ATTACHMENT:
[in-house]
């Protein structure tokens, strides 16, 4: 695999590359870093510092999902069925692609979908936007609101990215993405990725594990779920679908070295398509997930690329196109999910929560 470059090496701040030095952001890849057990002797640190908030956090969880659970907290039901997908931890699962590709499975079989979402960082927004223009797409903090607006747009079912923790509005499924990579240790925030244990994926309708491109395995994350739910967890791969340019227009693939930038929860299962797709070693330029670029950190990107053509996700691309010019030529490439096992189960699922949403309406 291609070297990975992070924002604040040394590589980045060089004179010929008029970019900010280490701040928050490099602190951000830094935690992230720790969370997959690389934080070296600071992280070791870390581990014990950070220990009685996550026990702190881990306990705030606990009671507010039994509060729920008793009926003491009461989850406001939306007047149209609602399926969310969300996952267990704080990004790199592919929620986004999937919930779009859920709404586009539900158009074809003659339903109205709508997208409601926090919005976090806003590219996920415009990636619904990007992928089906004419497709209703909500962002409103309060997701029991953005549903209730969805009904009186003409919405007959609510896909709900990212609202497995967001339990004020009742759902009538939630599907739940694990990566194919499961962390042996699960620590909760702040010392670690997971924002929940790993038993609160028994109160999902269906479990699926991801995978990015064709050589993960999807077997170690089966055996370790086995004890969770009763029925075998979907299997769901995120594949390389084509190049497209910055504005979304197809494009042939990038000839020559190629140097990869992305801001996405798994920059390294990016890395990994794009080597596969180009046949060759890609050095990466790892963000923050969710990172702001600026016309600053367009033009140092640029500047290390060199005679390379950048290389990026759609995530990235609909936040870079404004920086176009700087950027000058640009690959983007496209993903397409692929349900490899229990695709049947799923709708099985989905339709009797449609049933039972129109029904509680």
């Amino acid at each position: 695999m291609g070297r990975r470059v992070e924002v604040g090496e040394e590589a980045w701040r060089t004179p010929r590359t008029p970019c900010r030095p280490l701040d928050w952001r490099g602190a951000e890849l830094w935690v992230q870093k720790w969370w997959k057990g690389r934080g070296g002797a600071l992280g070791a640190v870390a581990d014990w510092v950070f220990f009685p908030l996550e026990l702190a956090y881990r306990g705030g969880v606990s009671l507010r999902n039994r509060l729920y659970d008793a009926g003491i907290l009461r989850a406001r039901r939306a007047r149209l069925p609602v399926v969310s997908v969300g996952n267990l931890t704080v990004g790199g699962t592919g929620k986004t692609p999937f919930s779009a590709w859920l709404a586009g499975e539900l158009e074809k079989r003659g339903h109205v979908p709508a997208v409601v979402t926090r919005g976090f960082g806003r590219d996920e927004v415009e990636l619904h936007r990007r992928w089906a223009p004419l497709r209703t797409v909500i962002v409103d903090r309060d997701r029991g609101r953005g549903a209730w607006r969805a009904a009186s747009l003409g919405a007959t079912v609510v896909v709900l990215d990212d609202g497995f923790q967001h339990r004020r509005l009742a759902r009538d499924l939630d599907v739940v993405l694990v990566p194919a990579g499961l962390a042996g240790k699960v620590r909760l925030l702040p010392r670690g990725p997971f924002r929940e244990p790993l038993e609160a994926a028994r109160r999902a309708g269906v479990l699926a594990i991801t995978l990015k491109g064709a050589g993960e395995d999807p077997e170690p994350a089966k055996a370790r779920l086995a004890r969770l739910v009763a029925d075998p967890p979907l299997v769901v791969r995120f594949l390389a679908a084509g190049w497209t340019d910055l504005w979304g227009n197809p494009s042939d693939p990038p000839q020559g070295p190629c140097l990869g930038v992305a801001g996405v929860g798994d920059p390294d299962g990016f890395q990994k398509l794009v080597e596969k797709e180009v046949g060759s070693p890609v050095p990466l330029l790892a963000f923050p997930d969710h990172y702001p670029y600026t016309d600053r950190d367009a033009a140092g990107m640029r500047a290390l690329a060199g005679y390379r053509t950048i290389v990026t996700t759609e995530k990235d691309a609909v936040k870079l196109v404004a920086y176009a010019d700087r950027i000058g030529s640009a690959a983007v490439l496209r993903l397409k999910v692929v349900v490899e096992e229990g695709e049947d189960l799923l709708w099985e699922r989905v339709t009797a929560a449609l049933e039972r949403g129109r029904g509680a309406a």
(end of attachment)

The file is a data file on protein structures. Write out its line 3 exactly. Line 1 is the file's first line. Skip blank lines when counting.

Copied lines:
């Amino acid at each position: 695999m291609g070297r990975r470059v992070e924002v604040g090496e040394e590589a980045w701040r060089t004179p010929r590359t008029p970019c900010r030095p280490l701040d928050w952001r490099g602190a951000e890849l830094w935690v992230q870093k720790w969370w997959k057990g690389r934080g070296g002797a600071l992280g070791a640190v870390a581990d014990w510092v950070f220990f009685p908030l996550e026990l702190a956090y881990r306990g705030g969880v606990s009671l507010r999902n039994r509060l729920y659970d008793a009926g003491i907290l009461r989850a406001r039901r939306a007047r149209l069925p609602v399926v969310s997908v969300g996952n267990l931890t704080v990004g790199g699962t592919g929620k986004t692609p999937f919930s779009a590709w859920l709404a586009g499975e539900l158009e074809k079989r003659g339903h109205v979908p709508a997208v409601v979402t926090r919005g976090f960082g806003r590219d996920e927004v415009e990636l619904h936007r990007r992928w089906a223009p004419l497709r209703t797409v909500i962002v409103d903090r309060d997701r029991g609101r953005g549903a209730w607006r969805a009904a009186s747009l003409g919405a007959t079912v609510v896909v709900l990215d990212d609202g497995f923790q967001h339990r004020r509005l009742a759902r009538d499924l939630d599907v739940v993405l694990v990566p194919a990579g499961l962390a042996g240790k699960v620590r909760l925030l702040p010392r670690g990725p997971f924002r929940e244990p790993l038993e609160a994926a028994r109160r999902a309708g269906v479990l699926a594990i991801t995978l990015k491109g064709a050589g993960e395995d999807p077997e170690p994350a089966k055996a370790r779920l086995a004890r969770l739910v009763a029925d075998p967890p979907l299997v769901v791969r995120f594949l390389a679908a084509g190049w497209t340019d910055l504005w979304g227009n197809p494009s042939d693939p990038p000839q020559g070295p190629c140097l990869g930038v992305a801001g996405v929860g798994d920059p390294d299962g990016f890395q990994k398509l794009v080597e596969k797709e180009v046949g060759s070693p890609v050095p990466l330029l790892a963000f923050p997930d969710h990172y702001p670029y600026t016309d600053r950190d367009a033009a140092g990107m640029r500047a290390l690329a060199g005679y390379r053509t950048i290389v990026t996700t759609e995530k990235d691309a609909v936040k870079l196109v404004a920086y176009a010019d700087r950027i000058g030529s640009a690959a983007v490439l496209r993903l397409k999910v692929v349900v490899e096992e229990g695709e049947d189960l799923l709708w099985e699922r989905v339709t009797a929560a449609l049933e039972r949403g129109r029904g509680a309406a």